Designing Pathways

By Emma Swanson

Big changes could be coming to the high school, some of the recommendations include having an eight period day, the inclusion of a capstone project, and more online classes. Now with the transition to the second phase of the Designing Pathways program, it will soon be decided which of these proposals will make the cut.

The Designing Pathways program is the plan to improve all of the schools in the district. The program’s goal is to create a more personalized learning environment for each student and for the education process to run more smoothly.

The first phase of Designing Pathways was focused primarily on coming up with ideas to implement in the school system. Now with the start of the second phase, the program will begin to decide on which ideas to keep and how they will begin to implement them throughout the school district. “Phase 2 is going to look at all the hows,” said District Director of Communications Jaclyn Swords. In phase 2, input teams will be working together to decide how to implement all the new changes.

Many of these changes proposed could drastically impact the high school, such as the plan to allow students to take classes out of the regular school day schedule. McCartan said a possibility could be to run on an 8 period day from 8 a.m. to 8 p.m., and students could take any classes they choose to in that block.

“If a student wants to say I’m better at learning later, then they can do it,” said Principal Conn McCartan. Students would not need to be there for all of the eight periods but rather they could choose the classes that better fit around their schedule and learning needs.

The other aspect of this process is the inclusion of a summer term, allowing students to have a regular school schedule in the summer if they needed. If a student needs to take a few weeks off from school they would be able to take that term off and come in for the summer term, since a student would only be required to come to school for four out of the five terms. This would take a lot of the stress off of students to complete missed assignments and allow families to travel and make plans any time throughout the year opposed to just in the summer time according to McCartan.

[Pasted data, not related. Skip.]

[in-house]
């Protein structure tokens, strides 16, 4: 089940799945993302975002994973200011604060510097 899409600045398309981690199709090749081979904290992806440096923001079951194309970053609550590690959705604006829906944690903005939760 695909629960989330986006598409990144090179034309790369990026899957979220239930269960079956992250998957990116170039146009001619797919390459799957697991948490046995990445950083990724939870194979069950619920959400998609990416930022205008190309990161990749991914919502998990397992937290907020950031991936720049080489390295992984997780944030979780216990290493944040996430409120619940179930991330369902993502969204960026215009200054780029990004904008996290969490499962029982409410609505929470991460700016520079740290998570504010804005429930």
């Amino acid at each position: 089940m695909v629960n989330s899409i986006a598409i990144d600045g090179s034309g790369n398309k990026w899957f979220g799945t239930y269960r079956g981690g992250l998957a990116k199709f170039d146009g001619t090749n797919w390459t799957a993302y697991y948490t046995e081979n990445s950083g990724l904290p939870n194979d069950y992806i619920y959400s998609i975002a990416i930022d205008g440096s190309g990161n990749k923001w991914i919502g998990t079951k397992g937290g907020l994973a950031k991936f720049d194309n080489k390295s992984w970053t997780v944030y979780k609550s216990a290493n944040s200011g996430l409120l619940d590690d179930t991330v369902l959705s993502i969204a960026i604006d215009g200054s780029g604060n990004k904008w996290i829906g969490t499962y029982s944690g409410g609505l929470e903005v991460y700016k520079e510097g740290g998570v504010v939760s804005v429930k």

Another change that might be coming to the high school in the future is the inclusion of a capstone project. A capstone project would be “an opportunity to do culminating projects that would be meaningful to students and would summarize important learning,” said McCartan. Students create projects that reflect all the learning they have done throughout their education.

This project would appeal to many students because students can focus on anything that is important to them. “Rather than write another essay I’d want to do something fun,” says freshman Sumana Seethamraju. A capstone project could be anything from creating some form of visual art to a research paper about a topic of choice.

These changes still might be a ways out, but many teachers could be impacted in the future. “It would be a great experience for students,” said Social Studies teacher Anna Hoppe, but she believes a 12 hour day would be difficult for many teachers. McCartan has considered this problem and has a few ideas about how to make a new schedule work for the teachers. He suggests allowing teachers to sign up for shifts that will best work for them, essentially allowing teachers the same flexibility as students.

Many of the proposed recommendations to the high school have strong support from the superintendent and are likely to go through said McCartan. However the details have not yet been finalized. At this time not much is known about what programs will be passed or when the changes will be made, but we could have more answers closer to April, as that is the projected end of phase 2.